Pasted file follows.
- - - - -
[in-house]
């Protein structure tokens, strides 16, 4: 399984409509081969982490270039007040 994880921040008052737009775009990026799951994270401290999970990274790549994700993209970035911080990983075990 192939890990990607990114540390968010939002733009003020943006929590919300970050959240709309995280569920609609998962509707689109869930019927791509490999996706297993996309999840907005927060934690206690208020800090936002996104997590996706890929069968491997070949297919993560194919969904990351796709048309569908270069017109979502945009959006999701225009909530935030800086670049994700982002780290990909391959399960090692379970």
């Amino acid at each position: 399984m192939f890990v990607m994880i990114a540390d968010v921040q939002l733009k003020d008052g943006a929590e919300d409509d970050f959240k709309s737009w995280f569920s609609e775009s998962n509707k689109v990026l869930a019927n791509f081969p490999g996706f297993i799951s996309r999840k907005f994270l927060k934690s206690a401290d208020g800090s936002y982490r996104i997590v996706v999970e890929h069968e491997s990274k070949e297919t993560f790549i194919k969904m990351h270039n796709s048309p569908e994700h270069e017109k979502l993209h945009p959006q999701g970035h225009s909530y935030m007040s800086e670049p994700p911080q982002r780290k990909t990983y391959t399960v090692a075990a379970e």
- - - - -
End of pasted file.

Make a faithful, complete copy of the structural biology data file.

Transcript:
[in-house]
């Protein structure tokens, strides 16, 4: 399984409509081969982490270039007040 994880921040008052737009775009990026799951994270401290999970990274790549994700993209970035911080990983075990 192939890990990607990114540390968010939002733009003020943006929590919300970050959240709309995280569920609609998962509707689109869930019927791509490999996706297993996309999840907005927060934690206690208020800090936002996104997590996706890929069968491997070949297919993560194919969904990351796709048309569908270069017109979502945009959006999701225009909530935030800086670049994700982002780290990909391959399960090692379970």
């Amino acid at each position: 399984m192939f890990v990607m994880i990114a540390d968010v921040q939002l733009k003020d008052g943006a929590e919300d409509d970050f959240k709309s737009w995280f569920s609609e775009s998962n509707k689109v990026l869930a019927n791509f081969p490999g996706f297993i799951s996309r999840k907005f994270l927060k934690s206690a401290d208020g800090s936002y982490r996104i997590v996706v999970e890929h069968e491997s990274k070949e297919t993560f790549i194919k969904m990351h270039n796709s048309p569908e994700h270069e017109k979502l993209h945009p959006q999701g970035h225009s909530y935030m007040s800086e670049p994700p911080q982002r780290k990909t990983y391959t399960v090692a075990a379970e």